ASP.NET HTTP Compression

GZIP compression over HTTP reduces page size in ASP.NET. We want to look at all the factors involved. Factors such as dynamic pages and output caching need to be considered. We test server-side compression using GZIP in ASP.NET.

Website performance chart

Intro

Here I want to use some online tools to first see how long the page takes to transfer over the wire. Often DNS lookups and other overhead can dwarf the time spent downloading the file. Is the file size truly important?

Google search engine

PageSpeed Insights. One newer tool released by Google is called PageSpeed Insights.
This is currently,
as of October 2012,
my preferred page performance test. It does not require a special browser installation.

And:It provides many helpful suggestions—including the "GZIP" one. It is regularly updated.

PageSpeed InsightsProgramming tip

Web Page Test. The site is located at webpagetest.org, and currently it uses the IE7 browser. Next I show the site layout and how you can use it to perform a similar test, as of September 2008.

webpagetest.org

Tip:This AOL open-source tool lets us try our page on a dialup or DSL modem in Virginia, USA. I chose to simulate the DSL connection.

Compression

Framework: NET

I developed a test console program that measures how long it takes my PC using .NET to compress a 20 KB mostly random string using GZipStream. My results showed that the process took about 2.2 milliseconds per iteration.

GZipStreamPercentage symbol

You could use DEFLATE instead of GZIP for a server-side performance boost. Tests found deflate performs 41% faster on an empty byte array. But my code indicated deflate was less than 5% faster on a randomized 20 KB string.

Next:This code can compare GZipStream and DeflateStream. A better benchmark could be used on the web pages you want to compress.

Class that uses DeflateStream: C#

using System;
using System.IO;
using System.IO.Compression;
using System.Text;

class CompressionTest
{
    public static void PerformanceTest()
    {
	//
	// Get random bytes
	//
	byte[] buffer = RandomBytes();

	long t1 = Environment.TickCount;
	using (MemoryStream stream = new MemoryStream())
	{
	    for (int i = 0; i < 1000; i++)
	    {
		// A
		// GZipStream comp = new GZipStream(stream, CompressionMode.Compress);
		// B
		DeflateStream comp = new DeflateStream(stream, CompressionMode.Compress);
		comp.Write(buffer, 0, buffer.Length);
	    }
	}
	long t2 = Environment.TickCount;
	Console.WriteLine(t2 - t1);
    }

    private static byte[] RandomBytes()
    {
	//
	// Simple method to return a somewhat random string
	//
	StringBuilder builder = new StringBuilder();
	while (builder.Length < 20000)
	{
	    builder.Append(Path.GetRandomFileName());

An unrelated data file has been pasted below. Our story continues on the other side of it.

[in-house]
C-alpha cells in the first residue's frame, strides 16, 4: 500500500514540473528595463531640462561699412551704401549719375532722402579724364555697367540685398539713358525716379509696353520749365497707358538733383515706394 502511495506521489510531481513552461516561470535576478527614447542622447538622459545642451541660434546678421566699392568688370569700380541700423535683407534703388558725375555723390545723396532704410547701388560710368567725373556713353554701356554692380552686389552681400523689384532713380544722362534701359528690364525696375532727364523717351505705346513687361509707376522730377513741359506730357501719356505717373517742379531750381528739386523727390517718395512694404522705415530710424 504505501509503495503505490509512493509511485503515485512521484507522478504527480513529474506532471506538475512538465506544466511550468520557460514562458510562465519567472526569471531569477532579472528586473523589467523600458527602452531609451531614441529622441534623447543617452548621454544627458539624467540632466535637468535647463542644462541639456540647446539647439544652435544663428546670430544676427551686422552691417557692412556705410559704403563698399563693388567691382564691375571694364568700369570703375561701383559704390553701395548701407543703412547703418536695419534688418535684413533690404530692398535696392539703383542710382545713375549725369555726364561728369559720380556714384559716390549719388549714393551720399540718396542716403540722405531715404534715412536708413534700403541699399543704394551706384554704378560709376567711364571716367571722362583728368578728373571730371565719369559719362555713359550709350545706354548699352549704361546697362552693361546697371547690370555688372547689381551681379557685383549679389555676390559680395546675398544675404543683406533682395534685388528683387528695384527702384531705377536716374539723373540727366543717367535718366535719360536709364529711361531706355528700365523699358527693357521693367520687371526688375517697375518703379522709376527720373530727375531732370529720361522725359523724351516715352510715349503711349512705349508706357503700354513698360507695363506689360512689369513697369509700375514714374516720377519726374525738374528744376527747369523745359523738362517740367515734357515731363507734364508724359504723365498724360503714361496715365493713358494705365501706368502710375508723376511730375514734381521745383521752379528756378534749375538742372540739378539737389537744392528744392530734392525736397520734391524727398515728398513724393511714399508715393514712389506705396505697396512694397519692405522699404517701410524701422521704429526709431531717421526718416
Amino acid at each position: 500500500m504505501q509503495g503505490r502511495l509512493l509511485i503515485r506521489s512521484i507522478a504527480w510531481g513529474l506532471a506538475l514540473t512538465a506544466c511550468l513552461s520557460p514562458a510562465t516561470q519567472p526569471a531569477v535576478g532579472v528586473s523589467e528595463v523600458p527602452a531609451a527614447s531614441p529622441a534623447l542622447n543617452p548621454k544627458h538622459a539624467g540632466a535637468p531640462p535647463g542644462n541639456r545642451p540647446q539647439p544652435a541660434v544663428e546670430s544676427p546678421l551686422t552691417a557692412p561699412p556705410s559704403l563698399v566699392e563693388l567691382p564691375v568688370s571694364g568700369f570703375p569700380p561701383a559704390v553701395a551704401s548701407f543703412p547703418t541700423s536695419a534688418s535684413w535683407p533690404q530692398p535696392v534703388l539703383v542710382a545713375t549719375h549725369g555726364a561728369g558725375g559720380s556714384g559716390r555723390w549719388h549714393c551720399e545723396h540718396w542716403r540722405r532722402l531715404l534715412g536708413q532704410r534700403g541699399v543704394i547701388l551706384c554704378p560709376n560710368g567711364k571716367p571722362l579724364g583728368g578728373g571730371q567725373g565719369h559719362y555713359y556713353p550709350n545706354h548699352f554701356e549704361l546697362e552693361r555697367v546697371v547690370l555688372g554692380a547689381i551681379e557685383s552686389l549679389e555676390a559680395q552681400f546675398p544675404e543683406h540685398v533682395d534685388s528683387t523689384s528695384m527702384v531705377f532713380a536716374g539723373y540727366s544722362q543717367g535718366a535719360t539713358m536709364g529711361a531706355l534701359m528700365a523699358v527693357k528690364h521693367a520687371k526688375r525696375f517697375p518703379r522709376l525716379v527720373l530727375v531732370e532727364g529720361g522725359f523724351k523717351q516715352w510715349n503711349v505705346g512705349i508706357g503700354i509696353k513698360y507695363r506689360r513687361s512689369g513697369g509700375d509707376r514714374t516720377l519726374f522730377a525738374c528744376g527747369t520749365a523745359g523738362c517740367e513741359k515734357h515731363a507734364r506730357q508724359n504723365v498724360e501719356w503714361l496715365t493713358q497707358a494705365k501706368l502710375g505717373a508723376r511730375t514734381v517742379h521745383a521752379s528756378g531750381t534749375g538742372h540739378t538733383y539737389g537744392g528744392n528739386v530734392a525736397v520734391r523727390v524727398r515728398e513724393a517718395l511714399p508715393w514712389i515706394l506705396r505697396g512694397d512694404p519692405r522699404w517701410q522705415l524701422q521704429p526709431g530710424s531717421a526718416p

}
	return new ASCIIEncoding().GetBytes(builder.ToString());
    }
}

Enable GZIP

GZIP compression

If you are working for a large organization, you will want to enable IIS7 compression on the server. But many of us doing smaller-scale work won't have precise control over the server.

I learned on Rick Strahl's web log this interesting and useful technique for enabling compression directly in ASP.NET on your ASPX pages or code-behind files. You can use Response.Filter and GZipStream for ASP.NET compression.

More on GZip compression with ASP.NET
Page that uses Response.Filter: C#

using System;
using System.Web.UI;
using System.IO.Compression;

public partial class _Default : Page
{
    protected override void OnLoad(EventArgs e)
    {
	//
	// Apply GZIP compression (or DEFLATE)
	//
	Response.Filter = new GZipStream(Response.Filter,
	    CompressionMode.Compress);
	Response.AddHeader("Content-Encoding", "gzip");
    }
}

Results

Squares: abstract

The experiment shows that the time required for downloading a page, not including DNS connections, is larger than the time required for compressing that page. The computer I tested the compression on is likely faster than the server.

When to compress. On many mostly-static sites that have minimal dynamic features, I like to combine output caching and compression. This reduces the CPU load of compressing but also reduces bandwidth.

But:For a dynamic site with large pages, the cost of compression could go up ten times.

Larger pages. A site with 200 KB pages might take ten times more time to compress. However, the server also requires CPU to send files and maintain connections. I expect the benefits of compression would be smaller for these sites.

Summary

ASPNET web programming framework

We looked at some issues relating to HTTP compression in the ASP.NET web framework. Resources from the ASP.NET community helped this analysis. Online tools such as PageSpeed Insights can give a valuable benchmark to your efforts.

Update:This page was last updated in 2014. The external resources change with time.


C#: .NET: Compression